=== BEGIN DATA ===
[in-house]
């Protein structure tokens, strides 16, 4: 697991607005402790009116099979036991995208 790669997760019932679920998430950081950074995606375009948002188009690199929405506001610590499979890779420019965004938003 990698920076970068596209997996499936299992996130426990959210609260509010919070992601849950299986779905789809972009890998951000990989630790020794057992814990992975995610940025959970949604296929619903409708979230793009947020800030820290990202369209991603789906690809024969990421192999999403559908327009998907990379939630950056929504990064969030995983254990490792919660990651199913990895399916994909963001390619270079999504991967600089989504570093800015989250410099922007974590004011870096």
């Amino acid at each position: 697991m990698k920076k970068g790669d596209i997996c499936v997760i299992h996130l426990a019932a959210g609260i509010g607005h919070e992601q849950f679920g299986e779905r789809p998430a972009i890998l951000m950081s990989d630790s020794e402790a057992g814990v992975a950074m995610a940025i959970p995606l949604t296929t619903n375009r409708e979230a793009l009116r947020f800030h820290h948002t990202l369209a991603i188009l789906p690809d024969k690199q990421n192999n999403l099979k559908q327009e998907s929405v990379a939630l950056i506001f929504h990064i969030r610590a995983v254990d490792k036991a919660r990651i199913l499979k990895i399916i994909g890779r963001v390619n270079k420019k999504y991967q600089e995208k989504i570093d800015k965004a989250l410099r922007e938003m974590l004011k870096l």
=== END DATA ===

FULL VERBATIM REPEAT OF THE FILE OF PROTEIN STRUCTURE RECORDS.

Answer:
[in-house]
């Protein structure tokens, strides 16, 4: 697991607005402790009116099979036991995208 790669997760019932679920998430950081950074995606375009948002188009690199929405506001610590499979890779420019965004938003 990698920076970068596209997996499936299992996130426990959210609260509010919070992601849950299986779905789809972009890998951000990989630790020794057992814990992975995610940025959970949604296929619903409708979230793009947020800030820290990202369209991603789906690809024969990421192999999403559908327009998907990379939630950056929504990064969030995983254990490792919660990651199913990895399916994909963001390619270079999504991967600089989504570093800015989250410099922007974590004011870096």
């Amino acid at each position: 697991m990698k920076k970068g790669d596209i997996c499936v997760i299992h996130l426990a019932a959210g609260i509010g607005h919070e992601q849950f679920g299986e779905r789809p998430a972009i890998l951000m950081s990989d630790s020794e402790a057992g814990v992975a950074m995610a940025i959970p995606l949604t296929t619903n375009r409708e979230a793009l009116r947020f800030h820290h948002t990202l369209a991603i188009l789906p690809d024969k690199q990421n192999n999403l099979k559908q327009e998907s929405v990379a939630l950056i506001f929504h990064i969030r610590a995983v254990d490792k036991a919660r990651i199913l499979k990895i399916i994909g890779r963001v390619n270079k420019k999504y991967q600089e995208k989504i570093d800015k965004a989250l410099r922007e938003m974590l004011k870096l």